The Sky Islands of southeastern Arizona and northern Sonora are home to a diverse range of pollinator species, including insects (like bees and butterflies), hummingbirds, and bats. U.S. Fish and Wildlife Service refers to the Southwest as a hotspot for pollinators due to the various ecosystems that converge here, with the Sierra Madre, the Rocky Mountains, and the Sonoran Desert being just a few of them.
Pollinator diversity is a part of a healthy ecosystem. By moving pollen from one part of a flowering plant to another, pollinators help ensure the development of fruits and seeds—food that other species rely on. In the Sky Islands however, pollinators like insects and hummingbirds are in decline due to climate change, habitat loss, and the use of land for agriculture and development. These obstacles negatively impact the growth of flora and interrupt the migration pathways between the U.S. and Mexico.
Researchers and scientists who have studied these declines call for immediate and critical restorative action to help support pollinator growth and biodiversity. As part of this effort, Carianne Campbell at Strategic Habitat Enhancements in Tucson recently published an article in Air, Soil and Water Research titled, “An Approach for Creating Site-Specific Planting Palettes to Support Pollinators in the Sky Islands.”
Campbell’s article introduces a plan that helps land managers, researchers, and gardeners support pollinator populations. The plan—the first of its kind to focus specifically on the Sky Island region—recommends following four steps for choosing which plants to grow when creating and managing restoration projects in gardens, migration pathways, and pollinator corridors. “The result,” the article states, “is a tool that can be used to visualize a plant palette by its collective bloom phenologies and can be used to predict and evaluate whether … a site could be augmented with additional species.”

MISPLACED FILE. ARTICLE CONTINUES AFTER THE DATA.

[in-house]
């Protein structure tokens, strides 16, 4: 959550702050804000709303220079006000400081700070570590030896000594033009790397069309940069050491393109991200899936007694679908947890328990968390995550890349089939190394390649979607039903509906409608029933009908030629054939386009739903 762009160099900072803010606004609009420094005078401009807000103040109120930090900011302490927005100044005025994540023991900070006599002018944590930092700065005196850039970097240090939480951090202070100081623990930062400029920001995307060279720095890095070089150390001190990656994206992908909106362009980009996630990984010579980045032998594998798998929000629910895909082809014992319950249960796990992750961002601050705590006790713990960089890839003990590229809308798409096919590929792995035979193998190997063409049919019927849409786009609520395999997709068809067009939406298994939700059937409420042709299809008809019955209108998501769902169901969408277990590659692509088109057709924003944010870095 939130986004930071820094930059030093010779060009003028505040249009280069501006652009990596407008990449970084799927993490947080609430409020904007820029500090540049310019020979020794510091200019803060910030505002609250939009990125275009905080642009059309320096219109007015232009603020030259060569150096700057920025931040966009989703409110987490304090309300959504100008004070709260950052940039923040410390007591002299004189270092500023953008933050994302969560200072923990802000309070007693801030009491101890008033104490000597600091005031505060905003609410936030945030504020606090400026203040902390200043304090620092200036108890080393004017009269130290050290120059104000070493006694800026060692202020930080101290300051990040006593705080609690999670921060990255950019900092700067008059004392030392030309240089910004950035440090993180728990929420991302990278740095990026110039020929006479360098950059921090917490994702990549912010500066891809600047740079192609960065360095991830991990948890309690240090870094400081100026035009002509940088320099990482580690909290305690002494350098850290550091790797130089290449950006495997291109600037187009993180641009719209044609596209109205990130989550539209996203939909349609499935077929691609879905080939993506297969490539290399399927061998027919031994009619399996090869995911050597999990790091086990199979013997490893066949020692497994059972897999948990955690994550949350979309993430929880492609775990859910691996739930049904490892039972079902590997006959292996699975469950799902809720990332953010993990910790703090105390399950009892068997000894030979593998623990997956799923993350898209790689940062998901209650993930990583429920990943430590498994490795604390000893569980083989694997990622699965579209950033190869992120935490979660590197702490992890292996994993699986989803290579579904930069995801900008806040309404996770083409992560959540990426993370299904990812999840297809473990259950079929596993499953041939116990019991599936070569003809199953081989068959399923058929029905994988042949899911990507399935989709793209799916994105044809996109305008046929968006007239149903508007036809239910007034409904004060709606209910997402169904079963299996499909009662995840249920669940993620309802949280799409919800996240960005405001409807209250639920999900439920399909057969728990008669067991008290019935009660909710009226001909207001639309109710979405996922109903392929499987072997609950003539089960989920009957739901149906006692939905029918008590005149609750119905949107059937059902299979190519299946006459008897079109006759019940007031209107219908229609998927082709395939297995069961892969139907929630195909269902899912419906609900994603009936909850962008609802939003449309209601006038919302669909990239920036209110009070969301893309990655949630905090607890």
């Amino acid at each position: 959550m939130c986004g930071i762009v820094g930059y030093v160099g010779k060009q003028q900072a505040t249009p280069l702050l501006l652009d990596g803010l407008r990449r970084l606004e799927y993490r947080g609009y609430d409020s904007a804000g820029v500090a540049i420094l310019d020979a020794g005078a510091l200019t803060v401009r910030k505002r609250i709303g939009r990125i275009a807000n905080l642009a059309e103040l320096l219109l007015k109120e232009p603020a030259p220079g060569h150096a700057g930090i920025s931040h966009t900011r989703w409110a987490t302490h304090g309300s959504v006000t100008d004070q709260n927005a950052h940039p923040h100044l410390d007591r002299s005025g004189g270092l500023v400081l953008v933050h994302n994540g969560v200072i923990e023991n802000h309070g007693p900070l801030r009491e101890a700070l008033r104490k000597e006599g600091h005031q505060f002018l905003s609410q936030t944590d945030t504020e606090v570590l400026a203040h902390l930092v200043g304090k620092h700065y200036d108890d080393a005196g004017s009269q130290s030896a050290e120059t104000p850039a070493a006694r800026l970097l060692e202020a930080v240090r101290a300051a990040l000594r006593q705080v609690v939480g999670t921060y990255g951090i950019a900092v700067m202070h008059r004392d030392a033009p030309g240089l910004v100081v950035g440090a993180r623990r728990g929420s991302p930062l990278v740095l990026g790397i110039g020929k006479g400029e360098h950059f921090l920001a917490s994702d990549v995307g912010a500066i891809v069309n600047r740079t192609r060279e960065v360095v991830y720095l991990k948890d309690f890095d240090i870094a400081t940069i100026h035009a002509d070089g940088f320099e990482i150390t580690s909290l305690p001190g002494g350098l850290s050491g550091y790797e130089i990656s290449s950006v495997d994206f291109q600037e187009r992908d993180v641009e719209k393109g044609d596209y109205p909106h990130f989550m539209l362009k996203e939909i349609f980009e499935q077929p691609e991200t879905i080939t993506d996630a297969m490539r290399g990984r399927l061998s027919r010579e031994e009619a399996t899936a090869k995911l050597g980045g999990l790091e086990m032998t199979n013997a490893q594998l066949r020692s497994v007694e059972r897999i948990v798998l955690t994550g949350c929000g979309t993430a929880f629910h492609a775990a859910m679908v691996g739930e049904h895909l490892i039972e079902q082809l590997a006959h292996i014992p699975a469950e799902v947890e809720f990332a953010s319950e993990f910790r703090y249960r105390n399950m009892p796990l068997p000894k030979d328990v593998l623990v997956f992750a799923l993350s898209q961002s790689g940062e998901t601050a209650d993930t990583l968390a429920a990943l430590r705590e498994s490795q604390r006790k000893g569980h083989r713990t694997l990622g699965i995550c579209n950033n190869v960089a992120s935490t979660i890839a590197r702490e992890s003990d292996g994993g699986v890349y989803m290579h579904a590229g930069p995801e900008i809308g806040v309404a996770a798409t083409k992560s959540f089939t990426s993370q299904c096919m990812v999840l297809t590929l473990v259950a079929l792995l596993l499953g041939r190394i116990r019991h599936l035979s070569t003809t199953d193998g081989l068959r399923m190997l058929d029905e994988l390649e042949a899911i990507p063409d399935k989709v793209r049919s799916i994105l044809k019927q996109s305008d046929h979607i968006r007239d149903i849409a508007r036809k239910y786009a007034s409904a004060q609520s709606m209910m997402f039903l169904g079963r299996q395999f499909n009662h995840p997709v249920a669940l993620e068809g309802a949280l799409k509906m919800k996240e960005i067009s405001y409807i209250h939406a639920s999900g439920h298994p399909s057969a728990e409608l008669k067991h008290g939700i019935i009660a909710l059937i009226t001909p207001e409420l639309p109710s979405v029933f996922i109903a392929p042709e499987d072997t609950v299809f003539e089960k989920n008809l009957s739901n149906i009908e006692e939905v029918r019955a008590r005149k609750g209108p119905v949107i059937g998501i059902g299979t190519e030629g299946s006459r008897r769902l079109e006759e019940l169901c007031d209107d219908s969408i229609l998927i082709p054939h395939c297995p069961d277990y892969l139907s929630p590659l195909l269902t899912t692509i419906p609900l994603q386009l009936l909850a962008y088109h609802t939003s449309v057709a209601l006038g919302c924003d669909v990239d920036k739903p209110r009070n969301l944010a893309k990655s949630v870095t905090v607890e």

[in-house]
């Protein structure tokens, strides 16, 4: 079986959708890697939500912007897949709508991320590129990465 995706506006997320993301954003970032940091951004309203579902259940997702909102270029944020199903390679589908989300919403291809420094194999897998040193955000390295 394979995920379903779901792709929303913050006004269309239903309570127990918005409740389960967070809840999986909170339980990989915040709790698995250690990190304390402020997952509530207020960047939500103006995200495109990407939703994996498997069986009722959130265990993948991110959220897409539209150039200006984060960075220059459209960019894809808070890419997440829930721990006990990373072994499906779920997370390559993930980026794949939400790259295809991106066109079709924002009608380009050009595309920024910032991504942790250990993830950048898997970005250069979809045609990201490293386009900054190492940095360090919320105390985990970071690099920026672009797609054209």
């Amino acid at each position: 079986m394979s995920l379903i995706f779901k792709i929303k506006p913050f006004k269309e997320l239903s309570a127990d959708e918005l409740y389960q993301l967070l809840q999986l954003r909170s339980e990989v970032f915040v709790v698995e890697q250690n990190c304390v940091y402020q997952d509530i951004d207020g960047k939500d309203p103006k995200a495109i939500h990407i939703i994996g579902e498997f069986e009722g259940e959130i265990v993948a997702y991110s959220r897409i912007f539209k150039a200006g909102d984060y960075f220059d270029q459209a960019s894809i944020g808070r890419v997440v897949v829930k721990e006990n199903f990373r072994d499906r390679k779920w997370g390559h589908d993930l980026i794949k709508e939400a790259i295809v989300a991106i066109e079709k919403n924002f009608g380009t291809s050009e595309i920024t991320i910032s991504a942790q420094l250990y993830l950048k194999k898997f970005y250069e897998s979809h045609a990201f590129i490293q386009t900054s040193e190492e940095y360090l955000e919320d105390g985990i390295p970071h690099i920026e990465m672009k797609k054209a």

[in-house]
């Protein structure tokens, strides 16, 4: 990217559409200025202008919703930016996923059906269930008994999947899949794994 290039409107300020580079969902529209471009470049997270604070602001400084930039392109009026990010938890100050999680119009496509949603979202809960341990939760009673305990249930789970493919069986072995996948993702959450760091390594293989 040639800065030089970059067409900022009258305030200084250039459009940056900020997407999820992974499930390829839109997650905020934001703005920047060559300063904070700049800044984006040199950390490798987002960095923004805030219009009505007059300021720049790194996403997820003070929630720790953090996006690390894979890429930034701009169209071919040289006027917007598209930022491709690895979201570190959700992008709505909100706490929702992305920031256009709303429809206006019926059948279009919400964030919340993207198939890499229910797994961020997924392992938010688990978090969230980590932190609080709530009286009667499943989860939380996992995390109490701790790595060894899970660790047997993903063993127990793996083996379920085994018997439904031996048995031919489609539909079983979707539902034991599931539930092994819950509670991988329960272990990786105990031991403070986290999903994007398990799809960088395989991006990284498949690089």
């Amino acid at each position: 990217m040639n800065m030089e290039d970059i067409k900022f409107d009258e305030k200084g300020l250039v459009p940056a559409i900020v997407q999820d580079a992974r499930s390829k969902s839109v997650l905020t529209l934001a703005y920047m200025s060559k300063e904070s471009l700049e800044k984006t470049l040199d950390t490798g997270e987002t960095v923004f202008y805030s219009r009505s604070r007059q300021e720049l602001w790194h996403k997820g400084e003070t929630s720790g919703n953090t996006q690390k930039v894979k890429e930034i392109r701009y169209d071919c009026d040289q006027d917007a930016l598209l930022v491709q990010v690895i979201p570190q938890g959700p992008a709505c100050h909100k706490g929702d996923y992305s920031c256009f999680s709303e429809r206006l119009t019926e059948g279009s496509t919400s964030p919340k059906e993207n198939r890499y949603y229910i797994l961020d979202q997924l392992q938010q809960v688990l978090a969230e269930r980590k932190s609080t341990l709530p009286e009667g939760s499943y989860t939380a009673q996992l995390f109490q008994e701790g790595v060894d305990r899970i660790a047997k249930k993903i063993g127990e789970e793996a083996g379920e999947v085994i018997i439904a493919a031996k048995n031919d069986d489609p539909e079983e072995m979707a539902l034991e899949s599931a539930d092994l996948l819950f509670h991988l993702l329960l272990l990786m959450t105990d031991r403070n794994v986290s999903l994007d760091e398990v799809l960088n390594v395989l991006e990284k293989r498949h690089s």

Here are the steps Campbell recommends following:
- Start by creating an inventory of existing plants. What’s already growing in the area? Conducting several surveys can help ensure that most species are accounted for.
- Jot down information about the species you’ve surveyed. What time of year do they bloom and seed? What elevations do they grow at? Are there any non-native species present? (See the article for more considerations.)
- When a baseline of current flora has been created, determine which plants should be added to fill in the gaps. Do all existing flora bloom only in the spring? Consider planting some that bloom in the fall to address pollinator needs. Other gaps may include adding host plants that support insect larvae or are tolerant to fire and drought events.
- Note: The goal of Campbell’s pollinator palette plan is to enhance flora biodiversity where it’s been lost. Considering the provenance of your palette and using as native a flora as possible will help support pollinators while remaining cognizant of the region’s delicate ecosystems and habitats.
- After planting supplemental species, monitor how the landscape’s new diversity works to determine success or potential areas of improvement. What’s blooming? Is the seasonal coverage working? How many pollinator species have been detected? Make adaptations and adjustments as necessary.
Campbell’s research encourages the creation of a native, botanical richness that will restore declining pollinator populations as well as benefit landscape restoration after wildfires, food and shelter for non-pollinator species, and the repair of degraded ecosystems.
To learn more about her pollinator planting palette design, check out￼ An Approach to Creating Site-Specific Planting Palettes to Support Pollinators in the Sky Islands.
PennState Department of Entomology